and testing, engineering design, order and delivery of the component parts, and fabrication
planning? I tie all the pieces together to make sure they hit the floor at the same time. I make
sure communication is happening so that all things are getting done.
While the team had made significant progress in the six months since it had been reconfigured,
Fogel knew there were still difficulties to overcome if they were to meet Beaumont’s very aggressive
release date.
On February 2, 2009, Mukerjee sent everyone a terse text message that suggested even bigger
problems to come, as O’Brien’s critical path depended on getting the software in final form by May 1:
“Problems again with delivery dates from India. Need to talk to you asap.”
On February 12, O’Brien e-mailed Fogel:
Jack,
We are running into some serious engineering problems trying to fit the data displays and
battery units into the customer size specs Marketing provided. Can you spare some time
tomorrow to meet alone with me and Aaron to brainstorm solutions to this? I know we have a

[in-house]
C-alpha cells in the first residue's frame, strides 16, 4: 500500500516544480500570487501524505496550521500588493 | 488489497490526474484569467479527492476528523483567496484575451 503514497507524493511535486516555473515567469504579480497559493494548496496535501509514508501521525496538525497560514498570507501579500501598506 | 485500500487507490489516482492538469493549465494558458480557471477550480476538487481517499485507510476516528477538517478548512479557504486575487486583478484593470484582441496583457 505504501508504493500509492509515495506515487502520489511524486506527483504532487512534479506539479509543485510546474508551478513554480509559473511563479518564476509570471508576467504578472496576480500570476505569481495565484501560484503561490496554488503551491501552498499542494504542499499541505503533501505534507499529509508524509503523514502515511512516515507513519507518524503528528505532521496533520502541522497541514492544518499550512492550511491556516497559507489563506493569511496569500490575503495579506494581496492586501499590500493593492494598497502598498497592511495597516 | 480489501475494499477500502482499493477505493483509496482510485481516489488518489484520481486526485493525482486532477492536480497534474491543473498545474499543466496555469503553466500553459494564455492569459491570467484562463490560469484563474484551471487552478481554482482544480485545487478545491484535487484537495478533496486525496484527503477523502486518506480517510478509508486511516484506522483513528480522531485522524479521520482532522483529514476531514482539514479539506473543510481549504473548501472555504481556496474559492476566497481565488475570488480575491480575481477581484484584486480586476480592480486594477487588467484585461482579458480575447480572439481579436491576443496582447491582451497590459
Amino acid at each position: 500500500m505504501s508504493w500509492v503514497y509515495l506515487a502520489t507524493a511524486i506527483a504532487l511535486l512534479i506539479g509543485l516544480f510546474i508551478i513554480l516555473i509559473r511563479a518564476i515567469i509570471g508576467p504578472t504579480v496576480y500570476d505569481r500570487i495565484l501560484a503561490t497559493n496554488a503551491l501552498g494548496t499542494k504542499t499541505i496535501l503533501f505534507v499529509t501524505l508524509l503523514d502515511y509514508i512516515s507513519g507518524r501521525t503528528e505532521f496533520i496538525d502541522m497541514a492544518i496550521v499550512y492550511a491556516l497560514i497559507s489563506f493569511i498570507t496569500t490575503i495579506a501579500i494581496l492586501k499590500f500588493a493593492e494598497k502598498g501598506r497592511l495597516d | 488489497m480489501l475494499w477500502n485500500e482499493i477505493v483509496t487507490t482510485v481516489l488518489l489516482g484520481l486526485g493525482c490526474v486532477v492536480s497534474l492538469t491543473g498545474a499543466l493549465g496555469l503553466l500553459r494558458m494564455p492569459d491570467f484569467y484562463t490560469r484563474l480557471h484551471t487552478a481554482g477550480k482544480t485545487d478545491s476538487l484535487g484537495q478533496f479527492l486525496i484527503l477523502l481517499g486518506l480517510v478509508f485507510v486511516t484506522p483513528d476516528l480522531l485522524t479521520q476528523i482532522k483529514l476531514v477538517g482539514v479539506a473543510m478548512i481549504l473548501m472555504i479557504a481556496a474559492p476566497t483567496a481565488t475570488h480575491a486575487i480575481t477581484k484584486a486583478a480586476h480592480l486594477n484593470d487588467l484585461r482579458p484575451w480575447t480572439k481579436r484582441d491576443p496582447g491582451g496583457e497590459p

meeting tomorrow afternoon with the whole team, but we need to do some serious thinking
together before we put this in front of the rest of the team. I can’t afford the time to deal with
Valerie’s predictable drama over this.
Bret
P.S. Have you talked to Dipesh recently about the delays with the software? Any updates?
4
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This document is authorized for use only in Project Management: PPM411 Leading Project Teams – 04112016 by Kurt Brandquist, Baker College from April 2016 to October 2016.
MediSys Corp.: The IntensCare Product Development Team | 4059
“Bret’s right,” Fogel muttered to himself; “Valerie is going to go through the roof if she hears
about these two major problems. We’d better get these issues and the specifics all nailed down before
we bring these up in the team meetings.”
Merz had her own critical path to product launch, and any major problems in product design
would create a cascade of delays in the marketing of the product that the IntensCare business plan
could not accommodate, from the production of marketing copy to the development and publication